Twttr: Users support Twitter in developing a new app

The short message service Twitter tests new functions and involves users directly in the development process. To try out new features, the prototype app Twttr has now gone online. An interesting feature that immediately catches the eye: the color-coded response fields.

Back to the roots: Twitter was once called Twttr and uses that name for a test environment to bring its users a better app experience later on.

As Techcrunchnun reports, the short message service of its prototype app undergoes an extensive test. The focus is first on the conversations: for many users, conversations involving multiple users are very confusing.

More clarity, clear design, better user experience

Now you want to counteract here with a new format and clearer design. The answer bubbles get a rounder chat form within Twittr than before and are shown indented accordingly.

So it should be easier to follow interesting conversations. It is possible to create “sub-threads”.

To aid clarity, the engagement statistics (number of likes and retweets) are hidden. Likewise the participants of the conversation are marked in color.

Users had to apply

But not every Twitter user can enjoy belonging to the circle of testers. Currently mainly English and Japanese speaking users can test Twttr.

On the website of Twitter users can still apply as developers. The tester will then receive an acceptance or rejection by e-mail.

In the latter case, the user can download the Twittr app and uses it instead of the normal Twitter app. Under the hashtag # LetsHaveAConvo the user can then share his own experience with the tester community and display his notes via screenshots.

Twitter works consistently on the optimal conversation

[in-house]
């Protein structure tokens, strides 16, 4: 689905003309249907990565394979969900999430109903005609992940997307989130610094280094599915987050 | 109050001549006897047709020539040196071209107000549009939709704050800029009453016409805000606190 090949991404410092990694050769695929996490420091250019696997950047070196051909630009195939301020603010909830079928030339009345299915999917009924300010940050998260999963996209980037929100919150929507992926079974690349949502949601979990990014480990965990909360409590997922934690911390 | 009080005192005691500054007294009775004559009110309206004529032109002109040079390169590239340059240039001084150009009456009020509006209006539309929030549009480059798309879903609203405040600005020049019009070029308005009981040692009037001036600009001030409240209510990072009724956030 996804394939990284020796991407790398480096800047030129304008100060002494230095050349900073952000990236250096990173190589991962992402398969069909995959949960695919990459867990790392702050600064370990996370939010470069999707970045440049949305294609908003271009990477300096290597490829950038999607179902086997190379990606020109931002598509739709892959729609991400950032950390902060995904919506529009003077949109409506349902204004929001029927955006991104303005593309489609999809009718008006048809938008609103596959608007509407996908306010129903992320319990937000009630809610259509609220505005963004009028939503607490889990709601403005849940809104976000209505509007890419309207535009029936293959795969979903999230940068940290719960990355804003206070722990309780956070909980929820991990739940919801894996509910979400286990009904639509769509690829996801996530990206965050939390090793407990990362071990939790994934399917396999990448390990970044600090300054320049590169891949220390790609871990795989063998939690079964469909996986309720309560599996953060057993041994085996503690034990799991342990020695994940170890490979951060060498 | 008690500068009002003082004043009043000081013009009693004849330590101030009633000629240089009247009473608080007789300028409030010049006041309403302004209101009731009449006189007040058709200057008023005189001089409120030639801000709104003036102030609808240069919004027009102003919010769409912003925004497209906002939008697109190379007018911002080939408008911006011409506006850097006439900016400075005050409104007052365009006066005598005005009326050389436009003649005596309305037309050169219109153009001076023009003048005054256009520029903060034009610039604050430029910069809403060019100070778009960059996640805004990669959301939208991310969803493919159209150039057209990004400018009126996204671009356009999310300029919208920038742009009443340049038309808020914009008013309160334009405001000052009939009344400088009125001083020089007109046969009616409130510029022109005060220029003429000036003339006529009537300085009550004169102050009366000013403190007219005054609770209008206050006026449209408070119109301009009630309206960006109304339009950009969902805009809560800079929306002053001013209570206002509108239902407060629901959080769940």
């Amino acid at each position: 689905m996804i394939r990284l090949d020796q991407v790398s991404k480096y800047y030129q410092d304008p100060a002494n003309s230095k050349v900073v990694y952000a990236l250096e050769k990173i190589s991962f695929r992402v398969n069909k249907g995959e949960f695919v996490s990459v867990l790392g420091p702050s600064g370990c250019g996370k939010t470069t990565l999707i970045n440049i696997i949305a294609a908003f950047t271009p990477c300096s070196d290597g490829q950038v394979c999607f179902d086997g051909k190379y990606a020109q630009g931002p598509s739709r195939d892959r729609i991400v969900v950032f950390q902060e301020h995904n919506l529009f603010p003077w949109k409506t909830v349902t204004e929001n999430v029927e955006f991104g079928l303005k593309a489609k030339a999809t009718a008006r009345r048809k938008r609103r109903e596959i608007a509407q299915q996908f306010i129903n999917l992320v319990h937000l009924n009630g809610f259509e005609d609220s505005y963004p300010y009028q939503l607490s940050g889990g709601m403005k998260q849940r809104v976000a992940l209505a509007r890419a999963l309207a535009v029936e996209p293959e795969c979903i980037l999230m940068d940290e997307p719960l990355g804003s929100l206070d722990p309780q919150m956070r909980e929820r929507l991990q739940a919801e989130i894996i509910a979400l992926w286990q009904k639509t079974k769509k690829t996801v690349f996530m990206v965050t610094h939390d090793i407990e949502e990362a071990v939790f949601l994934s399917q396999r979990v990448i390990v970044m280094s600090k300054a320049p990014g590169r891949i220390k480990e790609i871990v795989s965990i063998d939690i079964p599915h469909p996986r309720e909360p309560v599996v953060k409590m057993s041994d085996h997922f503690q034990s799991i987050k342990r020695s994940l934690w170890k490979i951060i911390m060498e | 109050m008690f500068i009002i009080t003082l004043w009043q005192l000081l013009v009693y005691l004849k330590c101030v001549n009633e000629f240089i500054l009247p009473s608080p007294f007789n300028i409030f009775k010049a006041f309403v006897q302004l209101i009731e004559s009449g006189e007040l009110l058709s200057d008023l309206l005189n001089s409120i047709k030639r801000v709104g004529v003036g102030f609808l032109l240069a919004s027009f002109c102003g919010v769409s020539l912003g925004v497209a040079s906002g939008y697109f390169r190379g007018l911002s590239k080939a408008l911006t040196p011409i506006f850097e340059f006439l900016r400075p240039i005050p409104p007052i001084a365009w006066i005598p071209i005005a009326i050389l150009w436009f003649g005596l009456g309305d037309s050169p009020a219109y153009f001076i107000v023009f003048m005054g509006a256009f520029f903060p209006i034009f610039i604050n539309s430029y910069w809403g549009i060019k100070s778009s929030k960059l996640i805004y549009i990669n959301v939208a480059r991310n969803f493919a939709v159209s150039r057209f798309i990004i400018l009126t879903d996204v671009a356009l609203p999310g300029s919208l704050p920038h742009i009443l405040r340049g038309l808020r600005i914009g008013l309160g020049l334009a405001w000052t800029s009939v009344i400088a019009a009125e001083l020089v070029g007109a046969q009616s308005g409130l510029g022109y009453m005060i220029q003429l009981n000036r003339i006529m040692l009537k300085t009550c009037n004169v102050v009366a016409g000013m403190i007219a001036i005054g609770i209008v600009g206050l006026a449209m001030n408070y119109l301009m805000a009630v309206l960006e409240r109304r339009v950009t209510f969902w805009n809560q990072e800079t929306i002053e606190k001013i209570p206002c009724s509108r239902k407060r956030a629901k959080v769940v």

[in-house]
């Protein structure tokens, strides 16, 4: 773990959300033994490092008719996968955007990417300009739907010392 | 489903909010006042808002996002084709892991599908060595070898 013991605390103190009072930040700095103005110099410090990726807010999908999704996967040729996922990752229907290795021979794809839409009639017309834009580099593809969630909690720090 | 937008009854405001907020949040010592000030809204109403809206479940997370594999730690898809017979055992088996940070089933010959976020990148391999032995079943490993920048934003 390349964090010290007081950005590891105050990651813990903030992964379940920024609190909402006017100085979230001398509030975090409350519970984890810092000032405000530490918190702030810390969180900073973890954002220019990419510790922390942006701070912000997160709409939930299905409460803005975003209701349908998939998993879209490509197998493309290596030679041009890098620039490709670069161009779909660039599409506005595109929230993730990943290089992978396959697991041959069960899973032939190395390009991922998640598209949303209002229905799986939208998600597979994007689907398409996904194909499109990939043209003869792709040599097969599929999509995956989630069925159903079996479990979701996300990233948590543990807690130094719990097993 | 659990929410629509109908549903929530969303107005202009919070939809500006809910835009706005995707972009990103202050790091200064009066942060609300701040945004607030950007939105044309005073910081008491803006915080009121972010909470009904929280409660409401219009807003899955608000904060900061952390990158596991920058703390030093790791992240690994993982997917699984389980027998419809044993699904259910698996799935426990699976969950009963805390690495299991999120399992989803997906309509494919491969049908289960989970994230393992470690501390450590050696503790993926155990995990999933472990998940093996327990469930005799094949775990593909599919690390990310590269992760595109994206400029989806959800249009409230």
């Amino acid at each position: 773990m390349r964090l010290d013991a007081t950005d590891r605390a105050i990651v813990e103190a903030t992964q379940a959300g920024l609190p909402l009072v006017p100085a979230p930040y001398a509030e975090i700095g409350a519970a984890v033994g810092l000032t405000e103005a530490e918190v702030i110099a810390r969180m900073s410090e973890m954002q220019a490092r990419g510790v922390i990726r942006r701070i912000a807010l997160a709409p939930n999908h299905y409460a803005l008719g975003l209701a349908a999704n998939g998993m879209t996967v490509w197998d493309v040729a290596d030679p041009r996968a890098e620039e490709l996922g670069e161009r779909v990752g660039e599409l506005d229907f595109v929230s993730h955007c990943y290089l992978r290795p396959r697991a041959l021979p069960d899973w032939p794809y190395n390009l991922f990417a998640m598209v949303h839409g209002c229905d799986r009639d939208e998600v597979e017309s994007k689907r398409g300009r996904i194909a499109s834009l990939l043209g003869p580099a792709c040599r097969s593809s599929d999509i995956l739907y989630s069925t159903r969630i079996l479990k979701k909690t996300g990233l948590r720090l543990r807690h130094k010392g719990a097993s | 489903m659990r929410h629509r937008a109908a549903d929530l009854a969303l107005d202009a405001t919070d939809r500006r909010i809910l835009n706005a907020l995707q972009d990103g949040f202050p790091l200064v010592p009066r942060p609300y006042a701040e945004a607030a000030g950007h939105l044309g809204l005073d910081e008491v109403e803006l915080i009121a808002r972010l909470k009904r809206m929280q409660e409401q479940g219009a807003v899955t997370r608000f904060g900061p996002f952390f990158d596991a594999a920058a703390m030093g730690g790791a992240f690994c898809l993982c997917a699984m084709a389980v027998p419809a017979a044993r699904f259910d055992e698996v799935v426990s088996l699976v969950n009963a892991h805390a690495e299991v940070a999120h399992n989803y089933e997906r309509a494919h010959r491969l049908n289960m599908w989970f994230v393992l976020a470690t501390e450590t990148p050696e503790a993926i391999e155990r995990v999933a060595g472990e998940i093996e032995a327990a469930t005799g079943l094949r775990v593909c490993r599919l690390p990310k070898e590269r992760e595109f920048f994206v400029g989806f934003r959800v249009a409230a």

That Twitter continues to strive to improve the communication of its users, is quite positive. The fact that the community actively participates in the development process via Twttr pays off on the company image.

We can be curious if Twitter manages to prevent the ubiquitous trolling in the conversation of its users. This will probably be possible in the future with the latest development of a “Tweet hide” button.

Similarly, in the sense of goal-oriented communication, it will be possible to highlight comments on Twitter. So it will be easier to respond to relevant and useful answers.

Also interesting:

  • How to create a Twitter list for your account?
  • Tumblr banishes pornography – when will Twitter finally move on?
  • 12 Twitter users and their ingredients for successful tweets
  • At least Twitter answers the wishes of its users

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About the author

Philip Bolognesi

Philip Bolognesi has been working in the editorial department of BASIC thinking since the beginning of September. He studied communications science and is a certified social media manager. Previously, he worked as a freelance online editor for CrispyContent (Serviceplan Berlin) and advised medium-sized companies on their online communications. You often meet him in the coworking space Hafven in Hanover. He is an avid table tennis player, fitness fan, type 1 diabetic and constantly looking for interesting topics in the fields of social media, marketing and nutrition.